Review – The Quiet Man

One of the weirdest games revealed at Square Enix’s pseudo E3 conference this year was The Quiet Man. The trailer didn’t showcase much besides the fact that the game had live action cutscenes mixed with in-engine cinematics, as well as a deaf protagonist. Fast forward to November 2018 and The Quiet Man has just shown up on the PSN store as quietly as its main protagonist. There’s a good reason for that. I really doubt Square Enix wanted to remind people of this game’s existence. This is one baffling experience. The Quiet Man is, purely and simply, one of the worst games of 2018.

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Think of the protagonist as the love child between River Phoenix and a fine plank of wood.

If I had to define The Quiet Man in one word, that word would be “hubris”. The Quiet Man desperately tries to convince us that this is a thoughtful and innovative piece of interactive media and that if you don’t like it, it’s because you just don’t get it, man. At the end of the day, it ended up being one of the most confusing things I’ve ever seen. You’ll understand the reason behind the word “thing”.

Calling The Quiet Man a game is not entirely accurate. I’m not kidding when I say that I have only spent around a third of my time actually playing this. The vast majority of The Quiet Man is spent on cutscenes, be it live action or in-engine. The scenes are dull and borderline never-ending, with some of them clocking in at over twenty minutes. Metal Gear Solid 4 would be proud. There was one instance in which a cutscene started, I left my room, went to the toilet, then went to the kitchen to grab a drink, then played for a few minutes with my dog in the living room, and when I came back to my room, the cutscene hadn’t ended yet. In fact, it would still go on for an extra ten minutes. By the way, have I mentioned that there is no sound during those cutscenes?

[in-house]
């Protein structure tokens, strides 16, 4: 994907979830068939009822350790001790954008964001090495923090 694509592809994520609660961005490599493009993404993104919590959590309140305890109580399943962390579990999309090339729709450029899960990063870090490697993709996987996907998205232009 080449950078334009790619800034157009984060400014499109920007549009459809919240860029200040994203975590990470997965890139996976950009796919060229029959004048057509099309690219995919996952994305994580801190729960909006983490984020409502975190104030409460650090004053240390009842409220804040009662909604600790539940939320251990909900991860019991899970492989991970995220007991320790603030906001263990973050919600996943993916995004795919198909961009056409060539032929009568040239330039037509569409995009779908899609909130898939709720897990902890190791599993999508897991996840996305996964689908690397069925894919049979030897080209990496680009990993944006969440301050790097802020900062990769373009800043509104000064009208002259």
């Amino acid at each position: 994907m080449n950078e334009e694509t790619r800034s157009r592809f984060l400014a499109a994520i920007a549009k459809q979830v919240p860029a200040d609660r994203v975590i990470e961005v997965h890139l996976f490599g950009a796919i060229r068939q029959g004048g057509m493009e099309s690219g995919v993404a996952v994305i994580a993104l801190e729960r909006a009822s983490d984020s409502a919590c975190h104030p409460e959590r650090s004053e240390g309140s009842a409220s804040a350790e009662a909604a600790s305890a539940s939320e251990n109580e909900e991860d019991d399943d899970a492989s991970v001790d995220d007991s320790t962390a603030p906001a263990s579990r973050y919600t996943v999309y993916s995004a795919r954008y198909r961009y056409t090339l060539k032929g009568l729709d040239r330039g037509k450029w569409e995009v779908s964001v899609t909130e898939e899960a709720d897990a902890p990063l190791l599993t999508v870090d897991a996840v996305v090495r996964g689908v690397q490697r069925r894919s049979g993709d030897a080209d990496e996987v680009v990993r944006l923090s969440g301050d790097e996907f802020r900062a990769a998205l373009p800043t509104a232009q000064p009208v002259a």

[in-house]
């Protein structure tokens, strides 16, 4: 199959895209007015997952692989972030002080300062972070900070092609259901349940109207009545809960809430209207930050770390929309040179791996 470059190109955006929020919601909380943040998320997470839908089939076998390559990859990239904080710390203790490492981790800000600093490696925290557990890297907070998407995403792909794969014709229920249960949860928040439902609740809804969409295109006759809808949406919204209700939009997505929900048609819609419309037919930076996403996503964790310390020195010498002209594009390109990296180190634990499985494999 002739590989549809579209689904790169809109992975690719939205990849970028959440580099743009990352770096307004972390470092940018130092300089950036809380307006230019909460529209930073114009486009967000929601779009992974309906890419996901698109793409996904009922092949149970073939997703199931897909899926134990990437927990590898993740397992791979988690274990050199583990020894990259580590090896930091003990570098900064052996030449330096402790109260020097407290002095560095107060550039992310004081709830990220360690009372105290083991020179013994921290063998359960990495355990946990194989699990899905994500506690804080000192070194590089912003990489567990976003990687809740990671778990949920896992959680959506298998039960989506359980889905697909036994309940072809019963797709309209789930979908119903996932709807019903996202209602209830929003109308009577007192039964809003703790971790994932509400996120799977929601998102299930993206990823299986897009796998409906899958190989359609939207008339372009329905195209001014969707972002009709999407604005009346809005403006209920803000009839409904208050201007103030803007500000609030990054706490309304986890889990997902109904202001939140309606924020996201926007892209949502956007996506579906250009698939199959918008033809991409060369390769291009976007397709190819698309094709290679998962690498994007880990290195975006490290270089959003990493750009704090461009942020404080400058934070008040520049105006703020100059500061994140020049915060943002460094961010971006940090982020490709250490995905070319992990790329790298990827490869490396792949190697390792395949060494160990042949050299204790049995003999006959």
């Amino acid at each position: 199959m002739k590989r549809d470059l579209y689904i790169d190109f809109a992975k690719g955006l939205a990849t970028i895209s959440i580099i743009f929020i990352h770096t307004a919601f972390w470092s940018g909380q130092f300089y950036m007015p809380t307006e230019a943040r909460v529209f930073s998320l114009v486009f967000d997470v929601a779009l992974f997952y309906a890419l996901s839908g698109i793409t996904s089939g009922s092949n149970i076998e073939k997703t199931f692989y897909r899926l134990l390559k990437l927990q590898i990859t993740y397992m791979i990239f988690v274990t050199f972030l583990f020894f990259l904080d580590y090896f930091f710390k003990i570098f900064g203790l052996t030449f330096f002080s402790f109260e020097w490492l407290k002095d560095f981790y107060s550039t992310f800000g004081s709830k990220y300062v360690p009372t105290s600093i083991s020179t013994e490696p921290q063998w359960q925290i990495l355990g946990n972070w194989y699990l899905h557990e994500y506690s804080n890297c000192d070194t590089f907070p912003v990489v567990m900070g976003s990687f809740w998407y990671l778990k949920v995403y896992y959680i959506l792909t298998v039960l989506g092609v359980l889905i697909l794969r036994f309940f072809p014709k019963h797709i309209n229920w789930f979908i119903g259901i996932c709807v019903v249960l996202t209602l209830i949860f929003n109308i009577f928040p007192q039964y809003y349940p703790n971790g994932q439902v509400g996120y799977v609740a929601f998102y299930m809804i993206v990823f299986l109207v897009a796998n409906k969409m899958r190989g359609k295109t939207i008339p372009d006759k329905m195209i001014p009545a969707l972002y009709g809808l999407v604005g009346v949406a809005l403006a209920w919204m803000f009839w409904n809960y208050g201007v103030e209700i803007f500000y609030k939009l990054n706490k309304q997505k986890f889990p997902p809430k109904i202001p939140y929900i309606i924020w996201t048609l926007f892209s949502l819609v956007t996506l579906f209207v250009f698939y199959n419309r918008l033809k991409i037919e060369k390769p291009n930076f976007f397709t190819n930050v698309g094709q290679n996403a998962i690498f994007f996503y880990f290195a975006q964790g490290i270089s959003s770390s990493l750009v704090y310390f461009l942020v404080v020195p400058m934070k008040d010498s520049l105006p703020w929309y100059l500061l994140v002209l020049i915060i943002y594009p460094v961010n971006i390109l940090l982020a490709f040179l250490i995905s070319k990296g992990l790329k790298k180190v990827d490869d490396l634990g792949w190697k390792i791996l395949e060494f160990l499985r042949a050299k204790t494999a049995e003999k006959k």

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Pro tip: mash the square button without even looking at the screen. You’re still going to beat the game by doing so.

Yes, that’s The Quiet Man‘s “main catch”, if you can say such thing. You’re a deaf dude, therefore there’s almost no sound during the entire game, with the exception of one fully voiced scene in the first minute or so, as well as some air vibrations during the rest of the game. I couldn’t imagine a worse design choice even if I wanted to. Being completely devoid of sound isn’t the issue, but being completely devoid of a sound design in its entirety is.

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That’s how I felt while playing The Quiet Man.

Let me remind you that two thirds of this game is comprised of cutscenes. Now let me point out once again of another important factor: you’re deaf. There are no subtitles. Two thirds of the game are comprised of people talking to you while you experience it in silence. Stuff happens onscreen and it’s completely devoid of sound. Look, I get it. I’m supposed to be deaf, but if that makes my experience worse, why even bother adding this “mechanic”? Removing 99% of all sound effects and voice clips in the game just made me severely uninterested in what was going on. It made the story abso-freaking-lutely incoherent.